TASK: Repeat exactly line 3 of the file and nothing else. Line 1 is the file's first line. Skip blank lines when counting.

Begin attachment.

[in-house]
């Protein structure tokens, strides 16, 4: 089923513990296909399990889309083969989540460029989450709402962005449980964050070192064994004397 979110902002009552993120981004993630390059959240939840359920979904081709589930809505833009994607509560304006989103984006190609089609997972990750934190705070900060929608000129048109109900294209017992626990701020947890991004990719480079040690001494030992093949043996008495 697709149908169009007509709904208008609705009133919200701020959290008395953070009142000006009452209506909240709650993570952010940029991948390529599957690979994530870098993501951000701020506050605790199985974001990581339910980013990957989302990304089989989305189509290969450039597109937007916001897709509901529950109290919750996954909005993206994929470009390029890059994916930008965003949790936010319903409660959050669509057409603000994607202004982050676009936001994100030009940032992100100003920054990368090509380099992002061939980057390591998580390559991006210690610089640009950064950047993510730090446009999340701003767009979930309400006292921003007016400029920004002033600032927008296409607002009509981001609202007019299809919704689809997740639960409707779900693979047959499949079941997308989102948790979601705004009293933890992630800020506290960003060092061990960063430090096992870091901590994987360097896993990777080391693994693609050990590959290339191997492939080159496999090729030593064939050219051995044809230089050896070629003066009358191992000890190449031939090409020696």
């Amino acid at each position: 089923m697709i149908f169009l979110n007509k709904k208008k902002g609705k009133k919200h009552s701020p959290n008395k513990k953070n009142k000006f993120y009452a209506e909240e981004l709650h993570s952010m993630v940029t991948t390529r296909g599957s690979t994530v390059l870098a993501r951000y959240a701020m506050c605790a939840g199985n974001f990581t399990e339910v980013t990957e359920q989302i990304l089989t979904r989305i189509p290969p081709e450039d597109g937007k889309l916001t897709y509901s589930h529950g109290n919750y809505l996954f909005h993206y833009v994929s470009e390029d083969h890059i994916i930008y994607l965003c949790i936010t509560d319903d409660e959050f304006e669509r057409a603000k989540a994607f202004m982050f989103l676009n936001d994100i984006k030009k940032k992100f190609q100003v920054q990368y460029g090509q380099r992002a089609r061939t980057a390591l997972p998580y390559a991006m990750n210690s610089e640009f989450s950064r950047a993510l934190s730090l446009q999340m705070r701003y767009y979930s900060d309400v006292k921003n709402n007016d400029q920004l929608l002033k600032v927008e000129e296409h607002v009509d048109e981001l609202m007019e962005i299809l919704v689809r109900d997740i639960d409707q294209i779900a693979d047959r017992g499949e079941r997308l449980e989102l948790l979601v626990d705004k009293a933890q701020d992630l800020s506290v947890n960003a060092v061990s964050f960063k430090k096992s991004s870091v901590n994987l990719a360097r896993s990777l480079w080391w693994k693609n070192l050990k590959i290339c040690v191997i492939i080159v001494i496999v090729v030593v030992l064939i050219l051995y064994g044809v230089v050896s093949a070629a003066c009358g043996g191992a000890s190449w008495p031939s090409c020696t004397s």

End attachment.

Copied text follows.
């Amino acid at each position: 089923m697709i149908f169009l979110n007509k709904k208008k902002g609705k009133k919200h009552s701020p959290n008395k513990k953070n009142k000006f993120y009452a209506e909240e981004l709650h993570s952010m993630v940029t991948t390529r296909g599957s690979t994530v390059l870098a993501r951000y959240a701020m506050c605790a939840g199985n974001f990581t399990e339910v980013t990957e359920q989302i990304l089989t979904r989305i189509p290969p081709e450039d597109g937007k889309l916001t897709y509901s589930h529950g109290n919750y809505l996954f909005h993206y833009v994929s470009e390029d083969h890059i994916i930008y994607l965003c949790i936010t509560d319903d409660e959050f304006e669509r057409a603000k989540a994607f202004m982050f989103l676009n936001d994100i984006k030009k940032k992100f190609q100003v920054q990368y460029g090509q380099r992002a089609r061939t980057a390591l997972p998580y390559a991006m990750n210690s610089e640009f989450s950064r950047a993510l934190s730090l446009q999340m705070r701003y767009y979930s900060d309400v006292k921003n709402n007016d400029q920004l929608l002033k600032v927008e000129e296409h607002v009509d048109e981001l609202m007019e962005i299809l919704v689809r109900d997740i639960d409707q294209i779900a693979d047959r017992g499949e079941r997308l449980e989102l948790l979601v626990d705004k009293a933890q701020d992630l800020s506290v947890n960003a060092v061990s964050f960063k430090k096992s991004s870091v901590n994987l990719a360097r896993s990777l480079w080391w693994k693609n070192l050990k590959i290339c040690v191997i492939i080159v001494i496999v090729v030593v030992l064939i050219l051995y064994g044809v230089v050896s093949a070629a003066c009358g043996g191992a000890s190449w008495p031939s090409c020696t004397s």